Ms. Wilcher. We are happy to submit summaries. That was our offer of the larger conciliation agreements. We think that is a more manageable effort as opposed to all 1,800 conciliation agreements that to us was rather burdensome and outside the scope of what we currently do.

As I said, that was an offer that we sent to you. We await your response and we will be happy to work with the Committee.

Mr. Schaffer. What do those weekly reports include?

Ms. Wilcher. They are an update on what is happening in the field from cases that we are working on to meetings with contractor organizations. It is an internal reporting process that helps me to understand what is happening in our field offices.

Mr. Schaffer. Thank you, Mr. Chairman.

Chairman Hoekstra. Mr. Hilleary.

Mr. Hilleary. Thank you, Mr. Chairman. As I understand this Act, it requires you to develop multi-year strategic plans, annual performance plans and annual performance reports. Do you come up with all of those yourselves? Is there ever and I may have missed it, I was a little bit late on the testimony, so I apologize, but do people come in and basically audit your reports, or do you have an audit division somewhere within the same set of offices? How does this work process-wise?

Mr. Anderson. Yes. Thank you, Mr. Hilleary. There is a policy and program development process within the Department. Let me describe it very briefly. Each Agency through consultation with its national office, executives, managers, and with input from the field will develop a five-year strategic plan which sets out certain goals and objectives that the Agency's work is directed toward achieving. That plan then will also develop a performance component, which is the identification of certain annual goals toward which the programs activity will be directed.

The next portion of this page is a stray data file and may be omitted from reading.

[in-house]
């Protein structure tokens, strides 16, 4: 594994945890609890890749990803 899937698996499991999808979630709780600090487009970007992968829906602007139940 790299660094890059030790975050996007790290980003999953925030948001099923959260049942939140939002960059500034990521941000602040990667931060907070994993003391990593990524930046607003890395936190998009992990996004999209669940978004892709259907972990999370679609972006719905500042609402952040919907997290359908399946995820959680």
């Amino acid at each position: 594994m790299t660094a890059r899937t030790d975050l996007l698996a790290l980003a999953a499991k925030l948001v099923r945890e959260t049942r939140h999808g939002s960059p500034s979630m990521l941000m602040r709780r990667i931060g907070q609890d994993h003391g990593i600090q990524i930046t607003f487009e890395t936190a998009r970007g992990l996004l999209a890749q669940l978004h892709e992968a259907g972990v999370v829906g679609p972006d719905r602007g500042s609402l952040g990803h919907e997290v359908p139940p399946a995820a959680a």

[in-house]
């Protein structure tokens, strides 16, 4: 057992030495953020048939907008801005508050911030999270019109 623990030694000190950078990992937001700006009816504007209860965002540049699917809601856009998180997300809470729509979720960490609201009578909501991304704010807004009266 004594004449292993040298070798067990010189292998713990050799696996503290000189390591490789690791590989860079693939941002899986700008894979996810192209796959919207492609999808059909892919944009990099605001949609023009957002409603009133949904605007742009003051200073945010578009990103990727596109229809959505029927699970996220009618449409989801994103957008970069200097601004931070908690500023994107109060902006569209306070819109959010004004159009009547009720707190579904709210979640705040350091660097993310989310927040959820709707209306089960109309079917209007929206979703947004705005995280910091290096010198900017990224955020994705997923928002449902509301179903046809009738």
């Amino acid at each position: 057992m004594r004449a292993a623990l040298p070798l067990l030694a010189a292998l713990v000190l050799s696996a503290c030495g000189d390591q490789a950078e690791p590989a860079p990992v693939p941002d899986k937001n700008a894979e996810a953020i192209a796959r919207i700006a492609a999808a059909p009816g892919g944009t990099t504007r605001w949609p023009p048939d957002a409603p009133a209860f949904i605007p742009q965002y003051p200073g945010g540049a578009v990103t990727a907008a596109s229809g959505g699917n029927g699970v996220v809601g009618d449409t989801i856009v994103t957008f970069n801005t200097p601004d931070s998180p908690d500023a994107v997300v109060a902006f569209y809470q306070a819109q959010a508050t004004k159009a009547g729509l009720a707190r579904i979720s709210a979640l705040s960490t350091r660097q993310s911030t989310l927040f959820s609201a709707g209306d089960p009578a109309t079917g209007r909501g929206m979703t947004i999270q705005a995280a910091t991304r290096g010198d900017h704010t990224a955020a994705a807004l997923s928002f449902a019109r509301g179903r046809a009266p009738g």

We then identify measures, quantitative measures that would allow us to determine whether we are successful; how successful we are in reaching the goals that we establish. All of that then is reviewed by our central office, the Office of the Secretary, and our policy office and is ultimately reviewed by the Inspector General. So there is an extensive internal review process, which we have to go through before we can finally settle on what our strategic goals and performance measures are. We then have to submit all of that to the Office of Management and Budget. Each Agency has a desk officer within the Office of Management and Budget that will look at these plans and performance measures, makes comments, and as often as not, adjustments are made in light of the views of the OMB executives. All of that then is submitted to the Congress, and Members of Congress have an opportunity to opine on the adequacy of the strategic plan and on the performance measures. So there is a rather elaborate process.

Each year, and it started last year, we have to submit with our budget a performance report. That is what this report is for, Fiscal Year 1999, the first time that we submitted this under GPRA. There is a requirement to submit this report each year with our budget for the next fiscal year and that provides an opportunity for Members of Congress to comment on the adequacy of the goals and objectives, or at least the extent to which we appear to be making progress in reaching those goals.

Mr. Hilleary. Do you think the process itself is sufficient? In other words, as I was going through this voluminous amount of paperwork, about the process and of the process, it seems like the process itself is awfully expensive, both time-wise and money-wise. Do you think the cost benefit is really worth it the way it is set up?